On Sunday 26 September, Germany went to the polls in the country’s ninth federal election since reunification in 1990, to elect MPs to the Bundestag. It was an election defined by the departure of Angela Merkel after nearly 16 years as Chancellor. The centre-left SPD achieved a slim lead over the centre-right CDU/CSU. It is expected that government formation negotiations will take months following in one of Germany’s most open-ended federal elections in recent years.
Overview of German Political System
German federal elections to the Bundestag are held every four years. As a democratic, federal parliamentary republic, Germany elects Bundestag members in a two-vote, proportional representation system through which at least 598 members are elected.
In federal elections, 50% of parliamentarians are elected from Germany’s 299 single-seat constituencies. The other 50% of seats are elected from party lists in the 16 federal states (Länder). Therefore, voters cast two-votes to elect their local member of parliament as well as a political party of their preference.
Additional seats known as ‘overhang seats’ or ‘balance seats’ are allocated to parties and added to the Bundestag to ensure that the distribution of seats is reflective of parties’ share of the second vote where no party receives fewer than its guaranteed minimum number of seats. A 5% threshold of votes is required in order to enter the Bundestag.
After Bundestag seats have been distributed, coalition negotiations take place to form an absolute majority in parliament and in turn elect a chancellor as head of government.
At federal level, the legislative branch is shared between the Bundestag and the Bundesrat, the latter known as the ‘second chamber’ which provides checks on executive power, while approval is required to pass legislation proposed by the Bundestag. The Bundesrat’s 69 members are recommended by the Länder governments.
The German President, as head of state, has a largely ceremonial role yet is charged with upholding the constitution and approving the election of the Chancellor.
The 2021 Election Campaign
After the 2017 election, the centre-right ‘Union’ of the Christian Democratic Union (CDU) and the Bavarian-based Christian Social Union (CSU) entered a ‘grand coalition’ with the centre-left Social Democratic Party (SPD).
The backdrop to the 2021 election campaign was the departure of Chancellor Merkel after nearly 16 years as chancellor. However, few were able to predict during that campaign who would succeed her into the Federal Chancellery building in Berlin.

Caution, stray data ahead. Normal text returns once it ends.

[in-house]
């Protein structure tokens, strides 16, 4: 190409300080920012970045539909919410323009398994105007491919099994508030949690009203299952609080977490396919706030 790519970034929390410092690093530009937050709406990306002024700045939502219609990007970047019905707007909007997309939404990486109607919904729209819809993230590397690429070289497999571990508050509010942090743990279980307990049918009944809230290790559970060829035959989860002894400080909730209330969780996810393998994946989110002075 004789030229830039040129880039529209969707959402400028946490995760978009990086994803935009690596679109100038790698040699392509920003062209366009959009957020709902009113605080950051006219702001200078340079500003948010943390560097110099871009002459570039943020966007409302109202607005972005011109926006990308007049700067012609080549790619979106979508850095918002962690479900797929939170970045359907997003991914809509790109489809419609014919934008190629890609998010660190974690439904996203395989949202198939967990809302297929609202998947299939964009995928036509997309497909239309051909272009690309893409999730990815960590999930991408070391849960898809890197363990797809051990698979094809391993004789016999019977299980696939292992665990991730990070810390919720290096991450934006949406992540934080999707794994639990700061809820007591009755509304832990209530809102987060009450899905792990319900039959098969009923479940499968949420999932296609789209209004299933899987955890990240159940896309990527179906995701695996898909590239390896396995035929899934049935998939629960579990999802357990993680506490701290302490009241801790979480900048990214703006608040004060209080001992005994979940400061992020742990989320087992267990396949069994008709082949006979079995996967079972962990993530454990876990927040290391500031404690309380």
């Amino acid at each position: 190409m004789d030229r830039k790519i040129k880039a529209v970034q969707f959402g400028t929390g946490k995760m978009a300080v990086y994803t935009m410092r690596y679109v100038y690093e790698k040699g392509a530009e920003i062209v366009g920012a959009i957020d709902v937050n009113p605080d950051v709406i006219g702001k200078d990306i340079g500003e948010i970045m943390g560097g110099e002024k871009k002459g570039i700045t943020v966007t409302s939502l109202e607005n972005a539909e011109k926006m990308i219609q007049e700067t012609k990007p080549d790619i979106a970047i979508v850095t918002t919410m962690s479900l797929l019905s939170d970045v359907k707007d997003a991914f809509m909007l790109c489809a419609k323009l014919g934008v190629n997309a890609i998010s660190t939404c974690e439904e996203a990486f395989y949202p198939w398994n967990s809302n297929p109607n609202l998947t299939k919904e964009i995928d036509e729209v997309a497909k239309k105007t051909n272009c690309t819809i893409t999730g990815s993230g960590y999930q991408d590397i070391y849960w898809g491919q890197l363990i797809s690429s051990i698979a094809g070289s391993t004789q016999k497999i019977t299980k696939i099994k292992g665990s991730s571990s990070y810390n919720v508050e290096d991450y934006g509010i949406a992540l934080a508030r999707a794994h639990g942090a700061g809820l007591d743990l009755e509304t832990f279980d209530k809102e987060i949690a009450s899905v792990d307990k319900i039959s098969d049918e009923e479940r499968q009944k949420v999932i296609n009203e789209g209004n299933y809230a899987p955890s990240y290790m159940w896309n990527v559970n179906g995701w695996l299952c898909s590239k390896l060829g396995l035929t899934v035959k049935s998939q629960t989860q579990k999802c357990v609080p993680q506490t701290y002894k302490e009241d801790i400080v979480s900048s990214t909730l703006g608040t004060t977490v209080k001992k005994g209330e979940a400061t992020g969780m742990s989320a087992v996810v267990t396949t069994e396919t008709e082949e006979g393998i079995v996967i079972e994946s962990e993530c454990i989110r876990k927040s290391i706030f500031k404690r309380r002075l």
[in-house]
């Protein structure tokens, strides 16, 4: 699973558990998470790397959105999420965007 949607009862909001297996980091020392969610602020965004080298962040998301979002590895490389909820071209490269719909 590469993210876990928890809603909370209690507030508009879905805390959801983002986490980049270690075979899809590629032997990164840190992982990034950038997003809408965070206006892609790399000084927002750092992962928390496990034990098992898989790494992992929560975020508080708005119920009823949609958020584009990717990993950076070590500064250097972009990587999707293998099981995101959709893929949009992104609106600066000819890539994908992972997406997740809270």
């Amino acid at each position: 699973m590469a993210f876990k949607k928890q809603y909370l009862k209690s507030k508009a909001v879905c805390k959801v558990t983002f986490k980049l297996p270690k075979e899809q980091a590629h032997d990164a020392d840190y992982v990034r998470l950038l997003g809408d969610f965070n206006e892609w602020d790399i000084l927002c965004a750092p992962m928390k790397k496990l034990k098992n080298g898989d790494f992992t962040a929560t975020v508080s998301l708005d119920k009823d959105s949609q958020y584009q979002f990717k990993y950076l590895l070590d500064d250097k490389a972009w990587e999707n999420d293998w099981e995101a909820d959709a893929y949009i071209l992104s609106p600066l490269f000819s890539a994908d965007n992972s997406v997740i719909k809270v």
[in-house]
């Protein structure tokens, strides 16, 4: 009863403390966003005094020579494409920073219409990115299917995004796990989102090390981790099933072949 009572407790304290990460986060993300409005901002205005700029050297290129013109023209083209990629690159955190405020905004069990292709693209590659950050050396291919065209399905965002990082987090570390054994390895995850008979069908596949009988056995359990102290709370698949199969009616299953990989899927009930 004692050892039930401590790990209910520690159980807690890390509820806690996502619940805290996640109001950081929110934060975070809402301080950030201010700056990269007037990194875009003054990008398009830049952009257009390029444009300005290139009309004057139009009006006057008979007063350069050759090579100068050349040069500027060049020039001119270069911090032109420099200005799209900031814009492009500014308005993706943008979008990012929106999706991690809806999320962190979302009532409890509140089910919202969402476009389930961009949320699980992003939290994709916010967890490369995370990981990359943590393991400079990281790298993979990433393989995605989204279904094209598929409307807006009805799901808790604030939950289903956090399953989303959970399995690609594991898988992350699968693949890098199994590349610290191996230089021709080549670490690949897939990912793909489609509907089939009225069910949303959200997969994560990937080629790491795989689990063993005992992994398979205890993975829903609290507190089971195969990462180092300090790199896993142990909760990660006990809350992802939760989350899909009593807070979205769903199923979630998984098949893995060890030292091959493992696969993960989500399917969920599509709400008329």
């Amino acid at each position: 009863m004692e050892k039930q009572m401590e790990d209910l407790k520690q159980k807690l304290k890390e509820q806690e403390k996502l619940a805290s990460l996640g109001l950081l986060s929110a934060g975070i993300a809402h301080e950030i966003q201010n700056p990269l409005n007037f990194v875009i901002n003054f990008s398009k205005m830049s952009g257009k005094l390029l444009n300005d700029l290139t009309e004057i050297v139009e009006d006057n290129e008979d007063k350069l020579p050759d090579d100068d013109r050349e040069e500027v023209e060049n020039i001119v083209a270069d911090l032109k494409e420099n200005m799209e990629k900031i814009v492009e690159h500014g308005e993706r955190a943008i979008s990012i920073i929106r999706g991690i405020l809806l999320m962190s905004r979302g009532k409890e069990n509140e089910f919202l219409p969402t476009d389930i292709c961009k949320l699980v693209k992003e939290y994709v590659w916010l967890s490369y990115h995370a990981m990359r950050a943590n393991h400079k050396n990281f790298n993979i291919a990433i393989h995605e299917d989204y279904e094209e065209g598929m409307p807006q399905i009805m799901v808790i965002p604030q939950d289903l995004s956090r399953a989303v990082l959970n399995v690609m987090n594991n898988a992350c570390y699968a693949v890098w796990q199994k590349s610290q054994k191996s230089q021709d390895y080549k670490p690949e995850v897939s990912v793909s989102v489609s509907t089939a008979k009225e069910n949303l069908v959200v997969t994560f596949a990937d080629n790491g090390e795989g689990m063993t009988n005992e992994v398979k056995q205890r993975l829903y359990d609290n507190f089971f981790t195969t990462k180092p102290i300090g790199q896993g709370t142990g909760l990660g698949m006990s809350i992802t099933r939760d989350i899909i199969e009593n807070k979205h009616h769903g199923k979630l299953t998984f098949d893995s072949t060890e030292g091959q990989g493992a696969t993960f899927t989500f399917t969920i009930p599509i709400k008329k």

While at the start of the year the new CDU chairperson, and federal state premier for North Rhine-Westphalia since 2017, Armin Laschet was thought likely to succeed Merkel, his popularity has since fallen, as a result of a number of public gaffes.
“Klimawandel”, German for climate change, featured heavily in the campaign following the devasting floods in western Germany in July. However, this did not correspond to a rise in the polls for the Greens, instead their position in polling dropped over the summer, having initially overtaken the CDU/CSU in late April.
Figure 1: POLITICO Europe – Polls of Polls for Germany: September 2020 – Present
Elsewhere in the campaign, the EU and foreign policy in general was largely absent from the campaign, in particular the three live TV debates between the chancellor candidates from the CDU/CSU, Greens and SPD, instead focusing largely on domestic issues. However, Germany generally has a “nationwide consensus that a stable European Union is in the national interest.”
Results of the Federal Election
With officials counting votes after polls closed at 6pm CET on Sunday 26 September an official result was declared early on the morning of Monday 27 September. As outlined in Table 1, the SPD is now the biggest party in the Bundestag with 206 seats an increase of 53 compared to 2017, winning in central, northern and eastern Germany.
The CDU/CSU lost 50 seats, falling into second place after it secured 196 seats, winning largely in the west and south. The Greens are now the third largest party with 118 seats, an increase of 51, their best performance to date in a federal election.
In term of the other parties, the far-right Alternative for Germany (AfD) lost 11 seats, winning 83 seats largely in the east of the country, with the liberal Free Democratic Party making gains to 92 seats. However, the far-left The Left (DL) party made it into the Bundestag only on technical grounds, having fallen below the 5% of votes needed to enter it.
Due to Germany’s election rules, this will be the largest Bundestag, with 735 MPs, an increase of 26 compared to 2017. However, women will account for just under 35% of MPs. The average age will be 47.5 years, with the youngest MP 23 years old, while the oldest will be aged 80 years.
Table 1: Results of Germany’s 2021 Federal Election:
Table 2: Possible Coalitions and Names:
With this new makeup of the Bundestag, a working majority of 368 seats is now required. There are many options for government coalition forming, as outlined in Table 2. However, there could be months of coalition formation negotiations, as what happened after the September 2017 election, where negotiations lasted until March 2018. Differences exist between some of the parties, on issues such as in geopolitical relations with China and Russia, to the environment and EU fiscal rules.
It is an election that has caught the attention of people the world-over and will continue to do so as parties begin the task of forming Germany’s next coalition government.